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Printing hi-res (say, 300 dpi) images

 
dave taubler
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I can't seem to find any information online about printing high resolution photos or images from a Java app, and I'm wondering if anyone here as any experience.

In the app I'm working on, printing out 72 dpi images works as expected. Printing out higher res (like 300 dpi) images doesn't--or maybe it does work as expected, but I want to change the behavior . It seems as though Java is still thinking in terms of printing to screen resolution, because when I try to print a 300 dpi image, it will print out the image 4+ times larger than the actual image, with the same "fidelity" as a 72 dpi image. In other words, if an image is 300 dpi, 4 inches x 6 inches, it will print the image as if it was about 16 inches x 24 inches, at 72 dpi.

Obviously, want I want is a photo-quality 4 x 6 image. Anyone know of any way to force Java printing to do that?
 
H Lander
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I have not actually done this, but I read somewhere that you should scale the Graphics Context as displayed below.

Try it and let us know how it worked.

Good Luck,
Henry

 
dave taubler
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Hey H Lander,

Thanks for responding. I ultimately tried another (similar) way, basically by using this version of Graphics2D.drawImage:

dx2 and dy2 basically define rectangular bounds that your image must fit into. To do this, you need to know what your target printed size will be, and do a few calculations. My fear was that it would still print out at a crappy, non-photographic-quality resolution, but that doesn't seem to be the case.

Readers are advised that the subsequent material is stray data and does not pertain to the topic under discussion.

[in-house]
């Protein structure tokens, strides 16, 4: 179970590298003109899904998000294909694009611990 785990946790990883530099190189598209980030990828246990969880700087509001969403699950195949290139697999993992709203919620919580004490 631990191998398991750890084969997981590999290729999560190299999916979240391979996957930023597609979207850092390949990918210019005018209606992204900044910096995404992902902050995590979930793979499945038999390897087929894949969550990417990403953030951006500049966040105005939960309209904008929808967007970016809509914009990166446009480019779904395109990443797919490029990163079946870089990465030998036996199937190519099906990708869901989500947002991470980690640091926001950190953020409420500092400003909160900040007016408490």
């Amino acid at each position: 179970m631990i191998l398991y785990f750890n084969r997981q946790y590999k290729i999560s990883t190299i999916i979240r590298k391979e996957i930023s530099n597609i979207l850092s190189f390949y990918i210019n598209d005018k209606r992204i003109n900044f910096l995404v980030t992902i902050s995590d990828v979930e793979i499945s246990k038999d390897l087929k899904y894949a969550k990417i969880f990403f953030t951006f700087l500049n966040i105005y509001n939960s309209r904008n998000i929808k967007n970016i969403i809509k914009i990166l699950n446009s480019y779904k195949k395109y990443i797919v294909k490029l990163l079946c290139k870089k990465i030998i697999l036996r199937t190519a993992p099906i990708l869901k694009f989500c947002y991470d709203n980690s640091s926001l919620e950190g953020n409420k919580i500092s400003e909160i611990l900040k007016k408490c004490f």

Ken Blair
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So basically you need to transform the image such that when printed the increase in size due to increase in DPI will offset the transform arriving at the original size but with an increased DPI?

Putting this one in my list of tricks.
 
dave taubler
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From what I learned (after finding a few things onlnie as well as talking with image gurus at my company) is that DPI, or resolution in general, is not an inherent "property" in an image at all. All the images knows about--short of any metadata that might be stored somewhere--is how many samples (or roughly speaking, "dots") it contains.

If you don't specify otherwise, it seems that Java will draw your image to the printer at a size where 72 of those samples or dots will fit into the space of one inch. However, if you use one of the aforementioned methods to tell Java what size you want the image to be printed at, it will fit all of the samples/dots into the dimension that you specify; thus, if you specify a smaller image size, you get a higher resolution printout.
 
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